'STOP THE MASTERS OF BUSINESS AND WAR’ read one of the placards at the protests against the recent G8 summit of the world’s most powerful leaders, which took place in the French village of Evian.
As a simple formulation the slogan sums up the G8 leaders pretty well. George Bush and Tony Blair defied the opinion of large sections of their own population and made ordinary Iraqi people pay a terrible blood price for their war aims. The Russian leader Vladimir Putin has followed an absolutely barbarous policy in his denial of the Chechen demand for independence, reducing Chechen cities to rubble and killing thousands of innocent people, as has been well documented by human rights groups. The leaders of France, Germany and Italy, are currently waging war on their own populations through neo-liberal reforms which will cut pension rights for ordinary workers and increase social and economic inequality.
The G8 leaders are also united in betraying their promises to significantly reduce the levels of debt paid by poorer countries, which condemn tens of thousands of people to a silent death every day. At the G8 summit in Cologne in 1999 world leaders promised $100bn in debt relief for the most indebted countries, one third of what the Jubilee 2000 campaign had been demanding. Of that small amount only $36bn has been delivered. 1.2 billion people still live on less than on dollar a day and 19,000 children still die each day due to lack of basic resources caused by debt.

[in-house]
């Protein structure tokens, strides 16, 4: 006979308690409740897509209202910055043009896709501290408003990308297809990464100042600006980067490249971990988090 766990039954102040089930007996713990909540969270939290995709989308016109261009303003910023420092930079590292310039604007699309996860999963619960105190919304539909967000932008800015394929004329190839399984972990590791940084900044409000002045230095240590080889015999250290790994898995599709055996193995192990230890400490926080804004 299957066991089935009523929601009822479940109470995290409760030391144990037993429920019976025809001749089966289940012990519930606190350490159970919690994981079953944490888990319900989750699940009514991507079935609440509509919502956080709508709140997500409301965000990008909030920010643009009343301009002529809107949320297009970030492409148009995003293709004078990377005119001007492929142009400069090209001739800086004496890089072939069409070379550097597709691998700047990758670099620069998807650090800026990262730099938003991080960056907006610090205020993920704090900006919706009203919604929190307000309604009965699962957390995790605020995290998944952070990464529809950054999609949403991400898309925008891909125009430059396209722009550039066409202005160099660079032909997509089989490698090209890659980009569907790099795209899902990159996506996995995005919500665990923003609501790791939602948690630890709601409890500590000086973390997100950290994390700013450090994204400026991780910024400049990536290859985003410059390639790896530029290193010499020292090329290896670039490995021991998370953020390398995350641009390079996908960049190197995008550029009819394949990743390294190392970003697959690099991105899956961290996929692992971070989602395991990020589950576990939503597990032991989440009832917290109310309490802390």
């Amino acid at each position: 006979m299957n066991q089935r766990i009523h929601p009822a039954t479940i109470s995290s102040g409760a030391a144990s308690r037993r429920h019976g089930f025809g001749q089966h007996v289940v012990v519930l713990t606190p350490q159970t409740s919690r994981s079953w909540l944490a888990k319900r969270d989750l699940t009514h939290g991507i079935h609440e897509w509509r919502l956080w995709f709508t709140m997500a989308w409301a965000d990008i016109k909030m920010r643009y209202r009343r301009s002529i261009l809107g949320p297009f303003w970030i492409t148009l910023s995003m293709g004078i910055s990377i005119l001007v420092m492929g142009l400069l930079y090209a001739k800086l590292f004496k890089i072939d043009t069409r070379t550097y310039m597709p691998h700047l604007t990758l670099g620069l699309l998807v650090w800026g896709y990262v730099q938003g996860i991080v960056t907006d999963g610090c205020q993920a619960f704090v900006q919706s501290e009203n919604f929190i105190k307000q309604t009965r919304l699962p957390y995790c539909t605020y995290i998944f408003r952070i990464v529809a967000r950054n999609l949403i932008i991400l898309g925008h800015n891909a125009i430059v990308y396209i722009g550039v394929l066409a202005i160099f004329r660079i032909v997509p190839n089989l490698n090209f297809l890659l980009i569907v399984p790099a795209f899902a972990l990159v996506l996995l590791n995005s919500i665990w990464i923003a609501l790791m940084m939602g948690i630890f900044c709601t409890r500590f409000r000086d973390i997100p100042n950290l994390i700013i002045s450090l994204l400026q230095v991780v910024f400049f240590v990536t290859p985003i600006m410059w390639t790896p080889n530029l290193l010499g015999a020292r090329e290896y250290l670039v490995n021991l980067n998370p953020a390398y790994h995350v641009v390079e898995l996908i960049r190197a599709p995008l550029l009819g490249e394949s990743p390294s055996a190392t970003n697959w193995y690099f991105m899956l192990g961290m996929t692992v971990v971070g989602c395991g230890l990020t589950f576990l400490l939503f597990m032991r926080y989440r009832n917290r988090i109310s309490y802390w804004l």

The weapons used by Bush and Blair in Iraq are not only deadly when they are used, but also from the very moment of their creation. They suck huge amounts of money away from ‘weapons of mass salvation’, the water, food, and resources which could provide the millions condemned to poverty the means to live happy, fulfilled lives, and instead channel that money into ‘weapons of mass destruction’, the cluster bombs and B-52s used with such deadly effect.
In response to these polices a truly global mass movement has grown up in recent years which is organising not only to resist, but also to go further, to begin to create a new type of world based on participatory democracy, peace, environmental sustainability, and social equity.
I was lucky enough, along with several other York students, to participate in some of the protest actions that took place near this year’s G8 summit. Around 120,000 took part in a vibrant and diverse march which had two starting points and converged on the Swiss/French border. Trade Unionists and protest veterans of ‘68 joined with the new generation of young radical activists influenced by the anti-war movement. Protest songs were played from giant speakers and a samba band kept spirits high with it’s infectious rhythms. Many of the local inhabitants displayed peace signs from their windows and came out to clap, hand out food and drink, and give support to the protest as it came by. Thousands more had joined blockades earlier in the day in an attempt to delay the proceedings of the summit.
The protests were part of a chain of resistance which began with the protests in Seattle in 1999 and which show no sign of abating. On the day after the protests the French working class began a nation wide strike against pension cuts shutting transport, postal deliveries, newspapers and schools. If the vibrancy and confidence of the new protest movements can be fused with the social weight and economic power of the working class then the possibilities for creating a better world are endless.